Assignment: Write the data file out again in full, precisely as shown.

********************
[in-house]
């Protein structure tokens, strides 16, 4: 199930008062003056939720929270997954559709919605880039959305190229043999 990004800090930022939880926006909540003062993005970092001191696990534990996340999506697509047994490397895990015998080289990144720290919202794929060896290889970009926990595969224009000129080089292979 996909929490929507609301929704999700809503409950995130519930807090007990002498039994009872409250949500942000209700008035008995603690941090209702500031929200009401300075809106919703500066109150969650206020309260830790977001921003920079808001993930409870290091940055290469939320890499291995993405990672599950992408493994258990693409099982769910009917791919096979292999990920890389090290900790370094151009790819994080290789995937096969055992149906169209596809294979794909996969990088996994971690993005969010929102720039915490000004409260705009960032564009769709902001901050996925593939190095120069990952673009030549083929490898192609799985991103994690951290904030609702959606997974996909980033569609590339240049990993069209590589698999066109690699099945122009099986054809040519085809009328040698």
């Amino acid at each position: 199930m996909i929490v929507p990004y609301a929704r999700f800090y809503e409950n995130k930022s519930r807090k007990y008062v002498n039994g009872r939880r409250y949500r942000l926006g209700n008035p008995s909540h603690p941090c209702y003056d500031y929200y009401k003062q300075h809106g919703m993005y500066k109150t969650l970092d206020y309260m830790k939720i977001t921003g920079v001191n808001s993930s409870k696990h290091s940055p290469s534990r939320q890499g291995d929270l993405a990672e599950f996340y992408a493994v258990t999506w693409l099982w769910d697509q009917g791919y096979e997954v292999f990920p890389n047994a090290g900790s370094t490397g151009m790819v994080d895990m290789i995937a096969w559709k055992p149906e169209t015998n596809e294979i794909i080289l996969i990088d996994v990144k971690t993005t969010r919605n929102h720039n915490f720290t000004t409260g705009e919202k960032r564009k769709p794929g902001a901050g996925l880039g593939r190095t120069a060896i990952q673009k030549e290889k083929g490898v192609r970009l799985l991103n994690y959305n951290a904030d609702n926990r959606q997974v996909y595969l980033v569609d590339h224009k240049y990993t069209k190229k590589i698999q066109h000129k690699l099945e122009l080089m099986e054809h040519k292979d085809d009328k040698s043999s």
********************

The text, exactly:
[in-house]
């Protein structure tokens, strides 16, 4: 199930008062003056939720929270997954559709919605880039959305190229043999 990004800090930022939880926006909540003062993005970092001191696990534990996340999506697509047994490397895990015998080289990144720290919202794929060896290889970009926990595969224009000129080089292979 996909929490929507609301929704999700809503409950995130519930807090007990002498039994009872409250949500942000209700008035008995603690941090209702500031929200009401300075809106919703500066109150969650206020309260830790977001921003920079808001993930409870290091940055290469939320890499291995993405990672599950992408493994258990693409099982769910009917791919096979292999990920890389090290900790370094151009790819994080290789995937096969055992149906169209596809294979794909996969990088996994971690993005969010929102720039915490000004409260705009960032564009769709902001901050996925593939190095120069990952673009030549083929490898192609799985991103994690951290904030609702959606997974996909980033569609590339240049990993069209590589698999066109690699099945122009099986054809040519085809009328040698």
């Amino acid at each position: 199930m996909i929490v929507p990004y609301a929704r999700f800090y809503e409950n995130k930022s519930r807090k007990y008062v002498n039994g009872r939880r409250y949500r942000l926006g209700n008035p008995s909540h603690p941090c209702y003056d500031y929200y009401k003062q300075h809106g919703m993005y500066k109150t969650l970092d206020y309260m830790k939720i977001t921003g920079v001191n808001s993930s409870k696990h290091s940055p290469s534990r939320q890499g291995d929270l993405a990672e599950f996340y992408a493994v258990t999506w693409l099982w769910d697509q009917g791919y096979e997954v292999f990920p890389n047994a090290g900790s370094t490397g151009m790819v994080d895990m290789i995937a096969w559709k055992p149906e169209t015998n596809e294979i794909i080289l996969i990088d996994v990144k971690t993005t969010r919605n929102h720039n915490f720290t000004t409260g705009e919202k960032r564009k769709p794929g902001a901050g996925l880039g593939r190095t120069a060896i990952q673009k030549e290889k083929g490898v192609r970009l799985l991103n994690y959305n951290a904030d609702n926990r959606q997974v996909y595969l980033v569609d590339h224009k240049y990993t069209k190229k590589i698999q066109h000129k690699l099945e122009l080089m099986e054809h040519k292979d085809d009328k040698s043999s």